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Title: Wear of hard-on-hard hip prostheses : influence of head size, surgical position, material and function
Author: Al-Hajjar, Mazen
ISNI:       0000 0004 2733 0739
Awarding Body: University of Leeds
Current Institution: University of Leeds
Date of Award: 2012
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Edge loading in hip replacement bearings may occur due to rotational and translational mal-positioning. Rotational mal-positioning is easier to detect clinically which include steep inclination angle and excessive version/anteversion angles. Translational mal-positioning encompasses micro-separation of the centres of rotations of the head and the cup and could occur due to several clinical reasons, such as head offset deficiency, medialised cup, stem subsidence, impingement, subluxation and laxity of the joint/ soft tissue. Microseparation conditions were validated on the Physiological Anatomical Leeds Mark II Hip Joint Simulator against retrievals and shown to replicate stripe wear, and wear debris seen in vivo. The present thesis is focused on understanding the wear mechanisms of different sized ceramicon- ceramic and metal-on-metal bearings under the different edge loading conditions and determining the contributions of rotational and translational mal-positioning to the increase in wear. The wear of ceramic-on-ceramic bearings did not increase due to rotational mal-positioning, however stripe wear and increase in wear rates occurred under translational mal-positioning conditions. On the other hand, the wear of metal-on-metal bearings was influenced by both rotational and translational mal-positioning with the latter having the more severe effect. There was clinically no difference in the wear of the 36mm bearings when compared to the 28mm bearings under translational mal-positioning conditions. However, with the larger bearings, edge loading due to rotational mal-positioning occurred at a steeper cup inclination angle. Edge loading caused severe wear features and roughening of the surface of metal-on-metal bearings with indications of increased corrosion rates. The new validated geometric measurement and analysis technique have helped determine the volumetric wear of ceramic and metal components and show three-dimensional representations of the wear areas, which could be applied for determining wear volumes and understanding wear features on retrieved explants. This thesis has emphasised the need for a more accurate surgical positioning and shown the necessity for testing hip replacement bearings under a wider range of clinical conditions that go beyond the current ISO standards. This should also include conditions which generate rotational and translational mal-positioning in vivo.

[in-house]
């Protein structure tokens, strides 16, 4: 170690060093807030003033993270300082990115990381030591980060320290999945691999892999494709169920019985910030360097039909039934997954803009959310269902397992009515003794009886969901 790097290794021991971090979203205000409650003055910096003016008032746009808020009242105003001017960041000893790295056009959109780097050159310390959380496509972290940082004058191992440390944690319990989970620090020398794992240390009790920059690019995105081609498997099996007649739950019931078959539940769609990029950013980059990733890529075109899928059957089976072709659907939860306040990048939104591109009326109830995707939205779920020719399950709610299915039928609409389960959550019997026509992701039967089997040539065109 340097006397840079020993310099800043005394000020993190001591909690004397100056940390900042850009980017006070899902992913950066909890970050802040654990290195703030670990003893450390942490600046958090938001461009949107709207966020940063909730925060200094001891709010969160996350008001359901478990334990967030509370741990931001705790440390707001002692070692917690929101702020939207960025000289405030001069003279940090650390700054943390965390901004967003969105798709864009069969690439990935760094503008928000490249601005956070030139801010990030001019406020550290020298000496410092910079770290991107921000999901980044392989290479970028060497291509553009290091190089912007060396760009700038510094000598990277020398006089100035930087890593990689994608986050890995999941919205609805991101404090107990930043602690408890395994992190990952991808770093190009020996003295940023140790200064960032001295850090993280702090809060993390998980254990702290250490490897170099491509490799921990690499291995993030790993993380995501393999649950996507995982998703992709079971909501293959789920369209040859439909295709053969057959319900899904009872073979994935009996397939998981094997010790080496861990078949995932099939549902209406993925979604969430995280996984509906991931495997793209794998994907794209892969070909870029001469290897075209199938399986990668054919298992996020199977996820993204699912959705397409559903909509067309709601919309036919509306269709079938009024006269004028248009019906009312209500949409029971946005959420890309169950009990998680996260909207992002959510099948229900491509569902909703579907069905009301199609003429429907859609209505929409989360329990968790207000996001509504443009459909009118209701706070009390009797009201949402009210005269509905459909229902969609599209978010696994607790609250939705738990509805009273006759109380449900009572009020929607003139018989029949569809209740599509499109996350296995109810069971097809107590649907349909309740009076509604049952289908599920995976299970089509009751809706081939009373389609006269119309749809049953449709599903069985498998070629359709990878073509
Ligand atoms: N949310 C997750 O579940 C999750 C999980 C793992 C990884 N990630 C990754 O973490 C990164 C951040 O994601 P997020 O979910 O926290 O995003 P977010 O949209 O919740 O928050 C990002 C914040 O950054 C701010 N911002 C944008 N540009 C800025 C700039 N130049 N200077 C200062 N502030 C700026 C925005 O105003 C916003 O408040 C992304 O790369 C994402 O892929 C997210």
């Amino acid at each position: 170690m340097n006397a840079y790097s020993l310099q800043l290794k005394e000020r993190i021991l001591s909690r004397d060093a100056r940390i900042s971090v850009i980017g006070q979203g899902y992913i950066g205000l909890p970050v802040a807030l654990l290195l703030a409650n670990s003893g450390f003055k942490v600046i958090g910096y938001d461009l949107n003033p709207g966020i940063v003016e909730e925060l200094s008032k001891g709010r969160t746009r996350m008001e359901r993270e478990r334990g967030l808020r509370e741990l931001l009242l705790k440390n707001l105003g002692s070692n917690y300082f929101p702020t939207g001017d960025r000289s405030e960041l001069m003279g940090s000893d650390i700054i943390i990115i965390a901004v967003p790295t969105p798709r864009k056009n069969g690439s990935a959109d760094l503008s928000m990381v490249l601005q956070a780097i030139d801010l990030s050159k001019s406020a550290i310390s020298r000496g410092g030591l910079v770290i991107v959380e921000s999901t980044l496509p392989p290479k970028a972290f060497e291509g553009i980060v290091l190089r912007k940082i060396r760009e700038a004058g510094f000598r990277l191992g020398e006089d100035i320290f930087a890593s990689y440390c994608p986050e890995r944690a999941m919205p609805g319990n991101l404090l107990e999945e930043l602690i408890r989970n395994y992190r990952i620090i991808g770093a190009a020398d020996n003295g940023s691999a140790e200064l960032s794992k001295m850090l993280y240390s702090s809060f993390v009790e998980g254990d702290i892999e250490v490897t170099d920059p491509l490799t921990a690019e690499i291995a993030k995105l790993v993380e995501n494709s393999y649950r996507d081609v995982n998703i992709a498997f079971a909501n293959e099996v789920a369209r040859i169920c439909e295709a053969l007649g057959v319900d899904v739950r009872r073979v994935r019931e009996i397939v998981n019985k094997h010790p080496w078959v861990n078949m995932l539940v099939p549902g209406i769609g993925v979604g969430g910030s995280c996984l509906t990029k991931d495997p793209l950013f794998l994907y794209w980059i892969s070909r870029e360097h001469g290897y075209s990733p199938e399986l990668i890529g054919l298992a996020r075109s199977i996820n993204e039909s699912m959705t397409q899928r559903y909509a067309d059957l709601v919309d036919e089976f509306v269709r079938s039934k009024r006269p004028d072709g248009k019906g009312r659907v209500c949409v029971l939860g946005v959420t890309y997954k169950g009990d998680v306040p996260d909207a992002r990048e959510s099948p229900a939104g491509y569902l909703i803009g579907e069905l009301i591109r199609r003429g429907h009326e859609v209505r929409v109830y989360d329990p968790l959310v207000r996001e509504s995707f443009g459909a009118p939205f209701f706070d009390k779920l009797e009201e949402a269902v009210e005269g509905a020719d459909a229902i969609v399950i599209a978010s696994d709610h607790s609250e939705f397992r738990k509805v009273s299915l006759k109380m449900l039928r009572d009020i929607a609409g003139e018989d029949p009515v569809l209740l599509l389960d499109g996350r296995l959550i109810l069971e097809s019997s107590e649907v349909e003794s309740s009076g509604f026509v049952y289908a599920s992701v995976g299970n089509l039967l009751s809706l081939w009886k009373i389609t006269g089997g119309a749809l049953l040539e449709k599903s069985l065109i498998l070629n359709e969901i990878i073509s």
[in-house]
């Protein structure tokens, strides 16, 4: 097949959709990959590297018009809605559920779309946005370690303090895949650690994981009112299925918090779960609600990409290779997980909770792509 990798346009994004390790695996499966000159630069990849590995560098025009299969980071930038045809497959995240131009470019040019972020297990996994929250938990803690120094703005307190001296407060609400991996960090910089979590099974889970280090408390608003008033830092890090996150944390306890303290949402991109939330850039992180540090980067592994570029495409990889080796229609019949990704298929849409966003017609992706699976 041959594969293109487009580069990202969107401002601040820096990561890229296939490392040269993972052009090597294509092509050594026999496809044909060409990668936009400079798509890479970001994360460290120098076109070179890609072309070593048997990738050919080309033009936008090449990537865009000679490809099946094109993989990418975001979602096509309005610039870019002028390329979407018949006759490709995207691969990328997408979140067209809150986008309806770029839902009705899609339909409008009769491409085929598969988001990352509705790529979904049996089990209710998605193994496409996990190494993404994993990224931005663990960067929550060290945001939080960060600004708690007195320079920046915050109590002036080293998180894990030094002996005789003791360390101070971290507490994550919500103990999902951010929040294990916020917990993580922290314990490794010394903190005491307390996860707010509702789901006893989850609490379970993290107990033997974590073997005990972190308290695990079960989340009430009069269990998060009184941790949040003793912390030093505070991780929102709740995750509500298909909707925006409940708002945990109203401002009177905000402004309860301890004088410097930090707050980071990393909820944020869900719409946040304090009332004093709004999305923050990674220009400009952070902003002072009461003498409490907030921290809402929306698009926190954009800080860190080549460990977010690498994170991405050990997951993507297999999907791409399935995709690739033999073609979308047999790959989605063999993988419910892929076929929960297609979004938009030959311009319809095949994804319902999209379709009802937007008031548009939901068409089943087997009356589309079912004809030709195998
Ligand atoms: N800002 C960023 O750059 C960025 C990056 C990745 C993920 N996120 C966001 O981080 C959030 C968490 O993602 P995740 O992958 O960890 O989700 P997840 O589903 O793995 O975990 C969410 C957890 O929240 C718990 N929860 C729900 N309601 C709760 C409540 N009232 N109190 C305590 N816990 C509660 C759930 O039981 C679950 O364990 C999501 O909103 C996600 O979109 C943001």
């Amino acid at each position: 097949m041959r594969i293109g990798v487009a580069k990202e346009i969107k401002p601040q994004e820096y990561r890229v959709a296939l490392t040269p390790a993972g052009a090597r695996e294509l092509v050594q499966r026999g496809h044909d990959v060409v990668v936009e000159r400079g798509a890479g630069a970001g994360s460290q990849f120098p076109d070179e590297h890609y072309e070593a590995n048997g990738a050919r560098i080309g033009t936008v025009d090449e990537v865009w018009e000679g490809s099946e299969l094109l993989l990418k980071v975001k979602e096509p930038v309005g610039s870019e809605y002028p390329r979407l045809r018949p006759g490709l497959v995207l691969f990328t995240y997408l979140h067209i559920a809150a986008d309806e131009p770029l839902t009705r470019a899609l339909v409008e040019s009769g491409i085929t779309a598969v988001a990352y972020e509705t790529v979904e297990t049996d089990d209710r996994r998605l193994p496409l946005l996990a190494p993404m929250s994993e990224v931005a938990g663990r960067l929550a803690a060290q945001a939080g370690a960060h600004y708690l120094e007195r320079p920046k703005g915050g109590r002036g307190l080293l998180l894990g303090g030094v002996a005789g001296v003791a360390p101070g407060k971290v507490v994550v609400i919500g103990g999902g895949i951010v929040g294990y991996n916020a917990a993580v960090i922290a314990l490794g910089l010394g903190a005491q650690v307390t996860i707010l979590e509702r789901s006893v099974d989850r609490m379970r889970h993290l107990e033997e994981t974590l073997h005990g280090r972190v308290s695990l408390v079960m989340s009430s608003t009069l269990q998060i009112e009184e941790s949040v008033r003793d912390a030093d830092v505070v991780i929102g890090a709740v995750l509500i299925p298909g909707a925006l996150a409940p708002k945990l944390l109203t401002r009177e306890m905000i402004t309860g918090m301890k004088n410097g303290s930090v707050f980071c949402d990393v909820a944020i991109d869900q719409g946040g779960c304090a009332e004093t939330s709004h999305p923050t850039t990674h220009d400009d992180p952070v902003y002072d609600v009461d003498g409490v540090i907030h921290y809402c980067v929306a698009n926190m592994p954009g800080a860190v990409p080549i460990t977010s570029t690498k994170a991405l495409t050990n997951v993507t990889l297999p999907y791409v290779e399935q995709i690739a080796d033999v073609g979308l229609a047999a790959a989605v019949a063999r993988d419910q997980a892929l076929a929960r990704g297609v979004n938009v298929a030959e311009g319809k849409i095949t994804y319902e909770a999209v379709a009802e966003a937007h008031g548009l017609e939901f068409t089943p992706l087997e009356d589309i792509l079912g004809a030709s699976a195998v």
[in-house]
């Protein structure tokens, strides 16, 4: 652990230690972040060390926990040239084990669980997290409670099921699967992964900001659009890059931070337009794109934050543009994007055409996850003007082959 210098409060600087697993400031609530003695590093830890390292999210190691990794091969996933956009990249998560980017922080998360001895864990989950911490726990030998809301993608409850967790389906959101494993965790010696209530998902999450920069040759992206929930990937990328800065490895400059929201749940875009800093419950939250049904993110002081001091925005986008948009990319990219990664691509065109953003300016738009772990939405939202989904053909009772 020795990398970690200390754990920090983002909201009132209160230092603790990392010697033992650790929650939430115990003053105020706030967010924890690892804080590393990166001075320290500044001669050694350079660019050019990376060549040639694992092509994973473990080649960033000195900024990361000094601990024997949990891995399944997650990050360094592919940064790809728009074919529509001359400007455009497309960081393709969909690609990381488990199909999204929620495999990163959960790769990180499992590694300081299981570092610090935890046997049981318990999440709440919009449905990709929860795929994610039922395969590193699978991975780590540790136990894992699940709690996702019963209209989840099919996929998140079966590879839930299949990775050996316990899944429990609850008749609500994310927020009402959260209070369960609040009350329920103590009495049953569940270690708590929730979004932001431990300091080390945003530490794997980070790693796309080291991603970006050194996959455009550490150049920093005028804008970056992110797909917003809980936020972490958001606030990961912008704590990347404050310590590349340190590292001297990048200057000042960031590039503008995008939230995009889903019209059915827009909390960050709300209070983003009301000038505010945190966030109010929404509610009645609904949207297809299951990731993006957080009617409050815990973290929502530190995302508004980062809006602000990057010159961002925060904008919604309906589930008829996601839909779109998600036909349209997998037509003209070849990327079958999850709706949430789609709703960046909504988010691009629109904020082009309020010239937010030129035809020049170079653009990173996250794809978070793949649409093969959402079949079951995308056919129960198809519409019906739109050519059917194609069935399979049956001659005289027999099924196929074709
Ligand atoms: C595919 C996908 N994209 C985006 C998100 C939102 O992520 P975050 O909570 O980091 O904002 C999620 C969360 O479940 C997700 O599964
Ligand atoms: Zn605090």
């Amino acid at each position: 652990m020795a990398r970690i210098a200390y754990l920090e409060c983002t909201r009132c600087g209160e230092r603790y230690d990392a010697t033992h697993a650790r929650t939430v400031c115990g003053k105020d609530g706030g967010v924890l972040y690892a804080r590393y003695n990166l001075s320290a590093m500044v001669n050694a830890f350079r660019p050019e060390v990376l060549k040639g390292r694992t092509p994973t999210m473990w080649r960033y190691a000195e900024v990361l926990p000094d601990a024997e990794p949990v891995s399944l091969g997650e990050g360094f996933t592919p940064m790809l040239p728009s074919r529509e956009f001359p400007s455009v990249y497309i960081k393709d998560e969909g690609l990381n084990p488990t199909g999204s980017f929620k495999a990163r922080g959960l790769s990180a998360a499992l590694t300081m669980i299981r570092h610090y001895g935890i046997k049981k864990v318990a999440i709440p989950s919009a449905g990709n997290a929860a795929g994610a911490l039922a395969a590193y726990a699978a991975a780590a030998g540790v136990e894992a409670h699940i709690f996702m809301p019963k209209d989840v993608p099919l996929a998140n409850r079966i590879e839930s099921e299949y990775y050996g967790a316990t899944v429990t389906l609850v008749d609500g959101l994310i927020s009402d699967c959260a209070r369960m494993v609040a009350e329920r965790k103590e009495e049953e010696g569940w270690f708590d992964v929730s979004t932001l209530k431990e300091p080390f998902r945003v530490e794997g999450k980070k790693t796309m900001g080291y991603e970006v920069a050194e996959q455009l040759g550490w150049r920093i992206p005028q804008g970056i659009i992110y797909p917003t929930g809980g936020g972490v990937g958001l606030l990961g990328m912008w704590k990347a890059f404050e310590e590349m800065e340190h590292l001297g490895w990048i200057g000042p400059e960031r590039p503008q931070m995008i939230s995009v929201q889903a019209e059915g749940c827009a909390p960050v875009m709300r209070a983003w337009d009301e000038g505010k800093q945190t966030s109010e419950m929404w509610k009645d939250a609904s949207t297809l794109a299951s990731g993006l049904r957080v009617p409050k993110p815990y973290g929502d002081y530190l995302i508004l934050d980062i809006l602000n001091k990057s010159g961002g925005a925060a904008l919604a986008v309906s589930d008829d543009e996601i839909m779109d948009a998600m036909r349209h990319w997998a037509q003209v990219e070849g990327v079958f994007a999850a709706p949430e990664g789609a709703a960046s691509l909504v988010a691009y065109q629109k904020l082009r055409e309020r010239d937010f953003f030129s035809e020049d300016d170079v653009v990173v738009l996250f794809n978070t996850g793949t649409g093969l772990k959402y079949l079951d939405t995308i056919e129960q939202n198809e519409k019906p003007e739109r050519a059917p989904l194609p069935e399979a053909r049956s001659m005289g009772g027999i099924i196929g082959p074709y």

Supervisor: Jennings, L. ; Fisher, J. ; Williams, S. ; Tipper, J. Sponsor: Not available
Qualification Name: Thesis (Ph.D.) Qualification Level: Doctoral
EThOS ID:  DOI: Not available